Font Size

“The 3-D Film Archive puts the icing on the cake.”

PARASITE 3-D (1982) was one of the first titles I acquired in field sequential 3-D about twenty years ago.

It’s a low budget, enjoyable film set in a post-Apocalyptic world where everything has gone to feces and chaos rules which pretty much sounds like 2019 come to think of it with the world descending into chaos while the President of the largest nation on earth behaves like a six year old.

I never thought I’d see this film on Blu-ray so I used 3D Combine to turn my field sequential 3-D dvd into an over/under 3-D Blu-ray so I could project it on my big screen with up to date equipment.

Well, now I can toss that home made conversion aside because the wonderful people at The 3-D Film Archive have given the picture their treatment. That means the picture now looks better than it ever did because in the process errors in the 3-D photography of the day have been corrected.

The big problem with 3-D Movies prior to the digital era was projection. In the beginning two projectors were required to run two separate right and left eye version of the movies.

By the time of PARASITE (1982) that problem had been overcome ( )

The system used in PARASITE 3-D is Stereovision developed by Chris Condon  (,,,

3D is the bastard child of the cinema. It survives because a lot of crazy people (among whose number I am happy to be included) love it.

Until the digital age the vagaries of analog projection pretty much kept 3-D down. I remember one theater in Toronto which ran a 3-D film festival. The problem was that while only one projector per reel of film was now required the second projector in the theater for some reason projected the 3-D image in 2-D which, as you can imagine, was a bummer.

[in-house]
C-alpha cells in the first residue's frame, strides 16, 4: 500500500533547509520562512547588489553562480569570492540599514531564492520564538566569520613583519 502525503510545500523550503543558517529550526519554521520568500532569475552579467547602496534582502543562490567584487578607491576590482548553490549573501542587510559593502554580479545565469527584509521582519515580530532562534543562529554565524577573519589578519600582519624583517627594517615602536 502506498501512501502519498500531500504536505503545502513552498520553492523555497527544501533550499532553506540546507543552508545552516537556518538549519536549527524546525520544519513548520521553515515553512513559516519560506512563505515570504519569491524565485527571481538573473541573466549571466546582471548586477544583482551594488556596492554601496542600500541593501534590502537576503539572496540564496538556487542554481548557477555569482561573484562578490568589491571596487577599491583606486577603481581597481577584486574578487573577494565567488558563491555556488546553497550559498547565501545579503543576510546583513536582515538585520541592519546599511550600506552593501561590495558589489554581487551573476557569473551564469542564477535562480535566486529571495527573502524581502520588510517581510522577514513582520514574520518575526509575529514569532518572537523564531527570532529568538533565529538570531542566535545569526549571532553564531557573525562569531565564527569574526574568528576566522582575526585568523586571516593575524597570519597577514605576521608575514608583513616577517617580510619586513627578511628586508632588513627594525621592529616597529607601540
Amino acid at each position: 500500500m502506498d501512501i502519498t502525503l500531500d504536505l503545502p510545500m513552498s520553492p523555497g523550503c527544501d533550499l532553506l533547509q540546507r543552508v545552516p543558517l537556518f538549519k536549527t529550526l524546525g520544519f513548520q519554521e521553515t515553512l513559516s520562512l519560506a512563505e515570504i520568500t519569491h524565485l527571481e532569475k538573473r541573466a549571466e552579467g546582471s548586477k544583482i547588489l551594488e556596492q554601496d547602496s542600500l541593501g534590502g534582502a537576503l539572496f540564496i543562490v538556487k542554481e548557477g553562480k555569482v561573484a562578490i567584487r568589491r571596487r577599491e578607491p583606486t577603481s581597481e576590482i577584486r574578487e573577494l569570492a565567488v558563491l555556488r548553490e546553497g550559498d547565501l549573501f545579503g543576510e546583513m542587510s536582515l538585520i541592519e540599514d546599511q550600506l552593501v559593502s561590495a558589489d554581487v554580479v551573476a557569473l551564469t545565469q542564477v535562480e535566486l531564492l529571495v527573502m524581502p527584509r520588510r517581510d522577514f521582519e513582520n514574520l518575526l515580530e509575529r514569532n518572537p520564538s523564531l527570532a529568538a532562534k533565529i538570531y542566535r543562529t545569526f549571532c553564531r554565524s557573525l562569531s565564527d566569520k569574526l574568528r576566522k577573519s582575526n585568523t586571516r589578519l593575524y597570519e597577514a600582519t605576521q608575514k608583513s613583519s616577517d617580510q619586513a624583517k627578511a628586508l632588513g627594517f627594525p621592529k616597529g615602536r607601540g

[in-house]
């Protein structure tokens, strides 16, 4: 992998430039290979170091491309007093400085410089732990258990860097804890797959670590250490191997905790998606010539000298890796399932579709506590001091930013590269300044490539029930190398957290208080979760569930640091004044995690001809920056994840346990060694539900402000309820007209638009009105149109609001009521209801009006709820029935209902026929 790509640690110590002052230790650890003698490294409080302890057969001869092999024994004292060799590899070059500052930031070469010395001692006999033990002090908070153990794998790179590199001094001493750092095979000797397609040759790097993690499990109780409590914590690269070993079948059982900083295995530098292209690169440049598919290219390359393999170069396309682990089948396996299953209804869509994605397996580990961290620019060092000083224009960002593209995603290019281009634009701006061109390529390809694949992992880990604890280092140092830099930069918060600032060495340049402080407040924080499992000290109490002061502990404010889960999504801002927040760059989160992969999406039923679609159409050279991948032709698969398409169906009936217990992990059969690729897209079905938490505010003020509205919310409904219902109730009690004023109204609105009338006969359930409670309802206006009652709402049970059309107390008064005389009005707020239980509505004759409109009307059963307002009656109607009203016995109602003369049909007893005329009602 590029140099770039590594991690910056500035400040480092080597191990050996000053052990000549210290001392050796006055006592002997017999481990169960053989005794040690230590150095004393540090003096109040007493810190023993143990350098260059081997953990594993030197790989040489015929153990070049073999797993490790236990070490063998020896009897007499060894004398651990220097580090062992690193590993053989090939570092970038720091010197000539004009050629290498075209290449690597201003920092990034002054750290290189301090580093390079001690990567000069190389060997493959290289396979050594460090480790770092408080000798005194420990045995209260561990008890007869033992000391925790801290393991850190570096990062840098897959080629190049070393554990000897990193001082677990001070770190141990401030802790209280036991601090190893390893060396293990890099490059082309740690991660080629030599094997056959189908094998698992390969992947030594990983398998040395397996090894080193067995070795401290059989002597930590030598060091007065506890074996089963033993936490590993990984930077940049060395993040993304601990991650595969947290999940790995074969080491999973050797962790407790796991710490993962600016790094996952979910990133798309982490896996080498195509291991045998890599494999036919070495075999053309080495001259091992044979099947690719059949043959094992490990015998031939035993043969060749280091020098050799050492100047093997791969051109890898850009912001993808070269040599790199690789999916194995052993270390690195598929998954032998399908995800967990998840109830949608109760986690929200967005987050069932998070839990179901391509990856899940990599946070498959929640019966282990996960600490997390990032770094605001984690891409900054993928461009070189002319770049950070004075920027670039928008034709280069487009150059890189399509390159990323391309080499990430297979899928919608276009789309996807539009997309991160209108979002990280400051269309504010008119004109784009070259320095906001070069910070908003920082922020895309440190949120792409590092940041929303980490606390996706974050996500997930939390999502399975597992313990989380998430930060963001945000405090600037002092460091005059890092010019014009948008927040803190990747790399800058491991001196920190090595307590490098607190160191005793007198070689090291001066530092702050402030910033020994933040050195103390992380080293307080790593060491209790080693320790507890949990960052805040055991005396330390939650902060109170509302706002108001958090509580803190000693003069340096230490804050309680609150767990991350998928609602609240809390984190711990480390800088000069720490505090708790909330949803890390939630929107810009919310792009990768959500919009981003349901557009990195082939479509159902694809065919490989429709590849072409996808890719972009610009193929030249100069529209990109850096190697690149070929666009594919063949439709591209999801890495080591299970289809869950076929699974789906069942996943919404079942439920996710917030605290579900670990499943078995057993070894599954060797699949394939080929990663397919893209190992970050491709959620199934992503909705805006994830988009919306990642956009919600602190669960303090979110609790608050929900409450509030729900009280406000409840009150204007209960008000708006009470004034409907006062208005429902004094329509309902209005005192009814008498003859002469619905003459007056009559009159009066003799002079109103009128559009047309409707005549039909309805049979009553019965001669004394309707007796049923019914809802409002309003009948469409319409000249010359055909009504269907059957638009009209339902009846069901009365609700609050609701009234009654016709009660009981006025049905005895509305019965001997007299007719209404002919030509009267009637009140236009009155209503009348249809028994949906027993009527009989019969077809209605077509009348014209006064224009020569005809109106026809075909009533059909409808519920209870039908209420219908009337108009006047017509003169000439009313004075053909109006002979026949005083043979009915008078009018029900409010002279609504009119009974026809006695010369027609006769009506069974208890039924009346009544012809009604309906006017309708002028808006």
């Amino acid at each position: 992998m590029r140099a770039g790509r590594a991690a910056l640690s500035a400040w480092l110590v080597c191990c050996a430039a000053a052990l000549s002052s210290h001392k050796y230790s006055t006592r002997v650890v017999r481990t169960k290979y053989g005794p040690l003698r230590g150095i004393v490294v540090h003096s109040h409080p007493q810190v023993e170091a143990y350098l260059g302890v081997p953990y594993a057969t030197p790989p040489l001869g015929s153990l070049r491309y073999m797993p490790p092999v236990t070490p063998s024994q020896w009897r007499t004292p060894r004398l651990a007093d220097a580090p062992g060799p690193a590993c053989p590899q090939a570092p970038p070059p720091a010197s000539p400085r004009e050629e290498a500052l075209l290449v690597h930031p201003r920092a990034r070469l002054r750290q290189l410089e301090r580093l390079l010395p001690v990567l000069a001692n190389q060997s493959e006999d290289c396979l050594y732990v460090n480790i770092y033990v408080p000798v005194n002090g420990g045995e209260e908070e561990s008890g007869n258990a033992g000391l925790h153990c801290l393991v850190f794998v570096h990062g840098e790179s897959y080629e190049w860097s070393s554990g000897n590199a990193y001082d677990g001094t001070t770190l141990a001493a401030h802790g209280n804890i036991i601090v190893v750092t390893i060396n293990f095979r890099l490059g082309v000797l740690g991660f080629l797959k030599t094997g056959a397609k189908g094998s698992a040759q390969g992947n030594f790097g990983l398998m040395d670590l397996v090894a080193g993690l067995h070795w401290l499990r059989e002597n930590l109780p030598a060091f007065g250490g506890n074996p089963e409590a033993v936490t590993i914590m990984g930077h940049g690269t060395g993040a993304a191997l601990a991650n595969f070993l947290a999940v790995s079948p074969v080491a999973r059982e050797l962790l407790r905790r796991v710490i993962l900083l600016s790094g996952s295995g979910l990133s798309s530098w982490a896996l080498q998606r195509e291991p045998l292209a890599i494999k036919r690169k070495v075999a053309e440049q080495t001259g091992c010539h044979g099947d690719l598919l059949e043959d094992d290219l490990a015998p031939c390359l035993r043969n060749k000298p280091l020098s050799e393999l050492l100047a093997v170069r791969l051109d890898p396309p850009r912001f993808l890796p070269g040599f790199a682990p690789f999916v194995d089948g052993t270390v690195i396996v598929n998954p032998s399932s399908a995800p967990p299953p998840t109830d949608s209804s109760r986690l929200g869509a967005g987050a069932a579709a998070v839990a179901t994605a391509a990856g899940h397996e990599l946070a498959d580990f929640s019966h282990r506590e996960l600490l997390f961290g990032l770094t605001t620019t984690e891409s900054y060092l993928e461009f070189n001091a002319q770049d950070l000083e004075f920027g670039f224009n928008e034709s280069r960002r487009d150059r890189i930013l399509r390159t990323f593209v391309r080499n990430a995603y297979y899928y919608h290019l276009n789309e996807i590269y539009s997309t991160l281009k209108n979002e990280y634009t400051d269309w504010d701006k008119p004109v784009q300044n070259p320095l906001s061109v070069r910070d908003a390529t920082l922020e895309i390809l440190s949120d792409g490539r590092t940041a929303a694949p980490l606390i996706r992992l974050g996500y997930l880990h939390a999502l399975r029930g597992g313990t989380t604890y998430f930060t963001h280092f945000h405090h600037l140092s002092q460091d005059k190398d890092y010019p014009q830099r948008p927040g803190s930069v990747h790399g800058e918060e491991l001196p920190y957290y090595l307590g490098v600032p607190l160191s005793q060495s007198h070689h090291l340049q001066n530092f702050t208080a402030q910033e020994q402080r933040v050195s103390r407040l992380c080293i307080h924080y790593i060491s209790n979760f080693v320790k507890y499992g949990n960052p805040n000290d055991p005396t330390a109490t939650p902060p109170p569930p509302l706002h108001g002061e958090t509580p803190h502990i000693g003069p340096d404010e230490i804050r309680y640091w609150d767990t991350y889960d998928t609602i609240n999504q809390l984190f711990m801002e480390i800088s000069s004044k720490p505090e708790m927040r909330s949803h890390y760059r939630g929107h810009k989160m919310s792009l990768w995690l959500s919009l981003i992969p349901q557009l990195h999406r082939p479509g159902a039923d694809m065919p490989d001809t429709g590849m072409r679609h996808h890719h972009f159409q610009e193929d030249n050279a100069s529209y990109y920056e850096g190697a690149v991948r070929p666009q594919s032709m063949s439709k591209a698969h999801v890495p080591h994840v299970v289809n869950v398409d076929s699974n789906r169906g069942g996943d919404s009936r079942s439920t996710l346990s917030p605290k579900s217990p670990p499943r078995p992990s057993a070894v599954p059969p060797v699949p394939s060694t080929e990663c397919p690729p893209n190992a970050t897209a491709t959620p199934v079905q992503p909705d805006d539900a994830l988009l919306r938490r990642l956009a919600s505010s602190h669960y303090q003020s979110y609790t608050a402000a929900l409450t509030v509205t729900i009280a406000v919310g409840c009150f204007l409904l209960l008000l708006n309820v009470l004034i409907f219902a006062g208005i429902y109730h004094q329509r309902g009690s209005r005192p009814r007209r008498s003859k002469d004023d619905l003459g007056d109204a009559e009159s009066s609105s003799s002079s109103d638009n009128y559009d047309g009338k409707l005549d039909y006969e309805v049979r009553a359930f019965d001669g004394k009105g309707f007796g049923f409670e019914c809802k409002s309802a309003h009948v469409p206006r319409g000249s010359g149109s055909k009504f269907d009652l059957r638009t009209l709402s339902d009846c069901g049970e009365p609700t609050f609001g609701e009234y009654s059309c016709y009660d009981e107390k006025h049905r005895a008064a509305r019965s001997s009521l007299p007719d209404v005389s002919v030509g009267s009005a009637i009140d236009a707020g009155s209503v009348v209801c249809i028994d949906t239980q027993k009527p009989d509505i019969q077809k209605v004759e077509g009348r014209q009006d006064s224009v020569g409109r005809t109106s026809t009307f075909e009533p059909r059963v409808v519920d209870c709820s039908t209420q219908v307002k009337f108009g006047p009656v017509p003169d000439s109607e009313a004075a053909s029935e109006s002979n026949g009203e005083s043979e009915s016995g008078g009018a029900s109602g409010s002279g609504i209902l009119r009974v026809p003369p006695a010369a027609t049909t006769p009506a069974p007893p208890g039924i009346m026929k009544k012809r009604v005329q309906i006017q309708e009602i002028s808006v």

However with digital cinema projectors were manufactured which do 3-D film presentation the justice it deserves.

Now PARASITE 3-D (1982) admittedly is not the greatest movie ever made (though it may be the greatest by its director) but it is a lot of fun, filled with moments that are downright horrific as well as startling. It delivers.

Kin0-Lorber, Studio Canal and The 3-D Film Archive have brought us a little gem about a germ whose existence we are learning daily is not that hypothetical.

While watching this I thought it would be great to double-bill this with the very unsettling National Geographic Documentary, MYSTERIES OF THE UNSEEN WORLD 3D which brings home with vivid clarity the little beasties which make their home on our bodies.

I am providing a plethora of posters from this film because, frankly, they are great posters that do what a poster is supposed to do, at least for myself.

As well I am including links to what a lot of others have had to say. While opinions vary as to the quality of the film itself, most agree that the use of 3-D in this picture is great with some reviewers giving the use of 3-D in this picture a well deserved 5 out of 5.

I’m among them. This is a film I have always enjoyed. The work of the 3-D Film Archive adds the icing to the cake.–Reg Hartt, Toronto, Canada. 2019–01-16.

Mysteries Of The Unseen World
Portrait of a cat flea (magn. 158:1 if printed 12.5cm high). The cat flea’s primary host is the domestic cat, but this is also the primary flea infesting dogs in most of the world. Cat fleas can transmit other parasites and infections to dogs and cats and also to humans. The most prominent of these are Bartonella, murine typhus, and apedermatitis. The tapeworm Dipylidium caninum can be transmitted when a flea is swallowed by pets or humans. In addition, cat fleas have been found to carry Borrelia burgdorferi, the etiologic agent of Lyme disease, but their ability to transmit the disease is unclear.
















































































Mysteries Of The Unseen World 3D:




« »